1. This appeal concerns the intersection of the Faulkner Act and the MUL and thus constitutes a question of statutory interpretation. This is purely a legal issue and no deference is owed to the trial court's legal conclusions. The Court's task in statutory interpretation is to determine and effectuate the Legislature's intent. In doing so, the Court looks first to the plain language of the statute, seeking further guidance only if the statutory language is not clear and unambiguous. When reviewing separate enactments, the Court has an affirmative duty to reconcile them, so as to give effect to both. (pp. 9-12)

2. The version of the Faulkner Act relating to the referendum power states, in pertinent part: "The voters shall have the power of referendum which is the power to approve or reject at the polls any ordinance submitted by the council to the voters or any ordinance passed by the council, against which a referendum petition has been filed as herein provided." N.J.S.A. 40:69A-185. In other words, members of the public dissatisfied, for any reason, with an ordinance passed by the municipal council are entitled to protest that ordinance and express their opposition thereto by filing a referendum petition. Under the Faulkner Act, there are only two exceptions to the public's right to demand a referendum: "The provision of this section shall not apply to any ordinance which by its terms or by law cannot become effective in the municipality unless submitted to the voters, or which by its terms authorizes a referendum in the municipality concerning the subject matter thereof." N.J.S.A. 40:69A-185. This Court has stated that the Faulkner Act should be liberally construed to promote the salutary objective of popular participation in local government. (pp. 12-15)

3. For guidance regarding how to interpret the Faulkner Act, the Court looks to its most recent expression on the subject. In re Ordinance 04-75, 192 N.J. 446 (2007). There, the Court explained that where the Legislature has made clear its intention to carve out of the Faulkner Act a particular type of ordinance, courts must follow that mandate. The Court held, however, that where the legislative intent is not clear from the statute's text, legislative history, or place in the larger statutory scheme, an intention to immunize an ordinance from a Faulkner Act challenge will not be found. (pp. 15-17)

4. The MUL provides that a municipality may sell a public utility plant or system to a non-public entity upon the adoption of an ordinance and upon the approval of the sale by a majority of the municipality's voters in a general election. N.J.S.A. 40:62-5. Thus, under the MUL, an ordinance authorizing a transfer of a water utility to a non-public entity cannot become effective without prior voter approval. That required voter approval, in turn, immunizes the ordinance from a later referendum petition under the Faulkner Act. However, the MUL contains an exception to the required mandatory prior voter approval. N.J.S.A. 40:62-3.1 provides that where a municipality deems it in the public interest to transfer a water utility serving less than five percent of the municipal population, it may do so without the prior voter approval ordinarily required under N.J.S.A. 40:62-5. Instead, the ordinance is subject to review by the BPU. (pp. 17-20)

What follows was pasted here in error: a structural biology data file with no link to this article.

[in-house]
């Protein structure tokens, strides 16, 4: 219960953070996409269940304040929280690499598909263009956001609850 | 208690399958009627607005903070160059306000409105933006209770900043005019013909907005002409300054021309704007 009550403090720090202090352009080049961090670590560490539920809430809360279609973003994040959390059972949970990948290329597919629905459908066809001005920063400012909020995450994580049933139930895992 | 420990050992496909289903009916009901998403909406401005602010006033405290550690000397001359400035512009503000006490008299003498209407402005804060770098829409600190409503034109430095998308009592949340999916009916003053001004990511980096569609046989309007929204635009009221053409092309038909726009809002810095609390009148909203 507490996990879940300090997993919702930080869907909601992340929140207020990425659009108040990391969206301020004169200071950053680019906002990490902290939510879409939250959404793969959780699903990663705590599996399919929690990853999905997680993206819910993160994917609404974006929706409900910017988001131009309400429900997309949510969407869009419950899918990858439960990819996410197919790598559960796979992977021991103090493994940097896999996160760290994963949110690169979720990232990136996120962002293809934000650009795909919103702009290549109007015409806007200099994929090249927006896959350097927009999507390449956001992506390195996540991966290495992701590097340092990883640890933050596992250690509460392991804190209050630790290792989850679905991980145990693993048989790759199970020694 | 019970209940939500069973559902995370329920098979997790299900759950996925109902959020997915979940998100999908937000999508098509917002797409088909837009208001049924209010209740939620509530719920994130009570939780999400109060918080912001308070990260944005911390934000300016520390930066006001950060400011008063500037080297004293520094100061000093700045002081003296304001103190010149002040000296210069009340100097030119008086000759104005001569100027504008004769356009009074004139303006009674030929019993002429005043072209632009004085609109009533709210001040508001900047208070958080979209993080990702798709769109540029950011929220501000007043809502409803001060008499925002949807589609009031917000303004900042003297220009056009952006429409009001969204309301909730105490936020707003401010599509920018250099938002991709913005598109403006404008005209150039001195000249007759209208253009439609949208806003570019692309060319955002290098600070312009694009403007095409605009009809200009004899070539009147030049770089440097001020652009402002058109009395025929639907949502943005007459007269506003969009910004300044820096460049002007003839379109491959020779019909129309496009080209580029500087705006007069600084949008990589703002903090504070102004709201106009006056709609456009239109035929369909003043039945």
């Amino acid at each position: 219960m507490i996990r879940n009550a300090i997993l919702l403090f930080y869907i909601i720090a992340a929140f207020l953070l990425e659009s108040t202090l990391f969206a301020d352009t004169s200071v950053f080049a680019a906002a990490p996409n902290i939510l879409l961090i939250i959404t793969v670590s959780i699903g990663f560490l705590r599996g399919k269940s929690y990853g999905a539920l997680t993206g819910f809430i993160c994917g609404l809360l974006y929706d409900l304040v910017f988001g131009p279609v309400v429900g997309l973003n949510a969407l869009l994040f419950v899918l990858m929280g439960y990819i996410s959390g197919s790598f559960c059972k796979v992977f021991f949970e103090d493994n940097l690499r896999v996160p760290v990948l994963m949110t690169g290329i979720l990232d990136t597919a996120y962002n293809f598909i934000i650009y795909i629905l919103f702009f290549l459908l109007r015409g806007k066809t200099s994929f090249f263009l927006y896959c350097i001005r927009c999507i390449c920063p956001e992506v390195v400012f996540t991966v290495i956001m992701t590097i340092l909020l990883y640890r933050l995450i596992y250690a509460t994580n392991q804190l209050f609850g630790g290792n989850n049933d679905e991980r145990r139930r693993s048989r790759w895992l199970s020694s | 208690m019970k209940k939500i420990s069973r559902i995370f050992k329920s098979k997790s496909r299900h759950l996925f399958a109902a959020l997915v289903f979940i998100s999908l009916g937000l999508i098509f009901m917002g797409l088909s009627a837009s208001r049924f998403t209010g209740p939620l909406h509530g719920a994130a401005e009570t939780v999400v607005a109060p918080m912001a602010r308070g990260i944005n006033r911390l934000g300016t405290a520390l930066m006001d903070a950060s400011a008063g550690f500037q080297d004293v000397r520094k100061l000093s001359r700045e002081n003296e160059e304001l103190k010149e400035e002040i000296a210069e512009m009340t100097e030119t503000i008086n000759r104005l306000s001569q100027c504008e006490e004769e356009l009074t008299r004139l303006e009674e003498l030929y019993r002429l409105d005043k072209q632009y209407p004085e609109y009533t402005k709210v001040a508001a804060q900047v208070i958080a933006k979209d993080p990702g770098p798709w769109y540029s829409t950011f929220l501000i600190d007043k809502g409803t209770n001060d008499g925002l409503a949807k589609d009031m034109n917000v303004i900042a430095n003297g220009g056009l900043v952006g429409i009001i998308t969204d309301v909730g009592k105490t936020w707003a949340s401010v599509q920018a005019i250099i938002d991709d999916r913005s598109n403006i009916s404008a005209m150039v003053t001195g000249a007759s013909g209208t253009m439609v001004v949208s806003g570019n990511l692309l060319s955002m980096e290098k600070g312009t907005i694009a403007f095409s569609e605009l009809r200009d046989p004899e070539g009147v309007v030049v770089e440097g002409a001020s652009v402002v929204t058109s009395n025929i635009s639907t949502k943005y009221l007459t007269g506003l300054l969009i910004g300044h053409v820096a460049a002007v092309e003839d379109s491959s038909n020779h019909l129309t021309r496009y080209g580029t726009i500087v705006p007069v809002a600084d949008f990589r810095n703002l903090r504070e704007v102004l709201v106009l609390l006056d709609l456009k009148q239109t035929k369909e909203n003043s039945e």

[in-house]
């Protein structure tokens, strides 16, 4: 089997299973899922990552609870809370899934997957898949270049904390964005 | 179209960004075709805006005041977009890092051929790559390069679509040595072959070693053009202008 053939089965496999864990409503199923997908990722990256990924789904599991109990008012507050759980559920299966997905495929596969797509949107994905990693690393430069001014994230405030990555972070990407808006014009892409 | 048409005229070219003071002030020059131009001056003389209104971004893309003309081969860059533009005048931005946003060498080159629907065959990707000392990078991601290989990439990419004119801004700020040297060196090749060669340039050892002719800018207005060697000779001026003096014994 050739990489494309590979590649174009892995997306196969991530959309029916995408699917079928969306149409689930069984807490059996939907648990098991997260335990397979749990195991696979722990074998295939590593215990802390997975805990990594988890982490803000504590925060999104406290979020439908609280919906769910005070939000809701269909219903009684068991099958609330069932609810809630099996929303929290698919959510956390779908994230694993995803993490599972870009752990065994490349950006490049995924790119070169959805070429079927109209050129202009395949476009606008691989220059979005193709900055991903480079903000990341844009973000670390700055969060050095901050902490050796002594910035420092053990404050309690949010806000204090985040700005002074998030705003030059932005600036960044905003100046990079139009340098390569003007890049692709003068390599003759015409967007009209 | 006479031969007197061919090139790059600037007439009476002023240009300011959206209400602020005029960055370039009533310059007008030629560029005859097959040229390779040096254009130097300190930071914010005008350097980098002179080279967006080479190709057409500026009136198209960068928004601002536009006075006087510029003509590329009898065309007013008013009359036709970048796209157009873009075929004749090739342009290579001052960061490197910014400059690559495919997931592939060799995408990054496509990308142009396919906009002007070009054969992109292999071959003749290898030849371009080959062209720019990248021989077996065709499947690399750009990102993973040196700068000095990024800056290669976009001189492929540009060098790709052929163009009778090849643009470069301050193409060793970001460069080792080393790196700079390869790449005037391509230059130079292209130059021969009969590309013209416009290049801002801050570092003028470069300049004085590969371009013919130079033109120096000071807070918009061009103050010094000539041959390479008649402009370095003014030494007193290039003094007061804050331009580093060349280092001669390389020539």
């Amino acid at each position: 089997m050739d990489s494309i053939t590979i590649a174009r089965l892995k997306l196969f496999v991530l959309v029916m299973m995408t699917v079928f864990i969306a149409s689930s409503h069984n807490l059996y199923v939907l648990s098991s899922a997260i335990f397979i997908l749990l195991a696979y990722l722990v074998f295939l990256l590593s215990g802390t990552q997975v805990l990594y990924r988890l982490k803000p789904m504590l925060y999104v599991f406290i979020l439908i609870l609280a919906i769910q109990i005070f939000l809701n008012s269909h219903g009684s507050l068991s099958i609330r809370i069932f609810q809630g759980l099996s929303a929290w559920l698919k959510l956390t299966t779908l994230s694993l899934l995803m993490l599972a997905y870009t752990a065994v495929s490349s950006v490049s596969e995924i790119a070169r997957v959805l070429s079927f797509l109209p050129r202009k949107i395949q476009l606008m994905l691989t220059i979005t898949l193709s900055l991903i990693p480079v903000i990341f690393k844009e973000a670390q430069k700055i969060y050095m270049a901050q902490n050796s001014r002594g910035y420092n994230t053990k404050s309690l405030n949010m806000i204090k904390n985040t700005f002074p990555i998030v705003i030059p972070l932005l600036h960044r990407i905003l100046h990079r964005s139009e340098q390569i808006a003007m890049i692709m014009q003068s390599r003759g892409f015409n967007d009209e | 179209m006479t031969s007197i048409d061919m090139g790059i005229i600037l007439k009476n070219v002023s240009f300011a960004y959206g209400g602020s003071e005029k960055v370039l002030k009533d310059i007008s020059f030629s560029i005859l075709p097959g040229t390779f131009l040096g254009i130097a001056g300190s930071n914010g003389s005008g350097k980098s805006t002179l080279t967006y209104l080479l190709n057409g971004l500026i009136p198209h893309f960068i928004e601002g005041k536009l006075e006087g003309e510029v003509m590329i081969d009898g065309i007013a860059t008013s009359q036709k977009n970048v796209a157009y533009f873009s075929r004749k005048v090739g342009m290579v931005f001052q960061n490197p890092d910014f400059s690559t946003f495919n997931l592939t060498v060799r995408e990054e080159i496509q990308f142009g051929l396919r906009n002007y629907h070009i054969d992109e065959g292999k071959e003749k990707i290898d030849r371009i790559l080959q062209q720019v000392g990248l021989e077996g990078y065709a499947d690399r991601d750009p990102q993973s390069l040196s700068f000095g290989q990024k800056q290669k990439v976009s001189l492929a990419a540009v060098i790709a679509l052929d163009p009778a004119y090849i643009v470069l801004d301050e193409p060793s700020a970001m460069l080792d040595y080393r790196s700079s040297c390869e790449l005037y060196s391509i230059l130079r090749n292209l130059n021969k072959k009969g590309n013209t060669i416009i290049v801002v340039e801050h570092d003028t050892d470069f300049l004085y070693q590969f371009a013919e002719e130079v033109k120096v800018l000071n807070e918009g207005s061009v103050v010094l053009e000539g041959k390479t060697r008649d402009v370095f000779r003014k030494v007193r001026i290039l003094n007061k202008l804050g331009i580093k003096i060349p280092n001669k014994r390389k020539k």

5. Section 3.1 of the MUL does not say that a less-than-five-percent sale may take place "without any referendum." Nor does it say that such a sale "shall not be subject to referendum." Rather, in a narrow and precise way, it excepts a less-than-five-percent sale only from the procedural requirements and mandatory voter approval specifically commanded by the MUL. There is a chasm between that limited carve out and the ones the Court recognized in In re Ordinance 04-75. There is nothing in the words the Legislature chose in section 3.1 that would suggest an intention to take away the right of citizens to protest an ordinance under the Faulkner Act. It is one thing to say that every less-than-five-percent sale should not be subject to automatic referendum under the MUL. It is quite another to silence the electorate altogether. (pp. 20-21)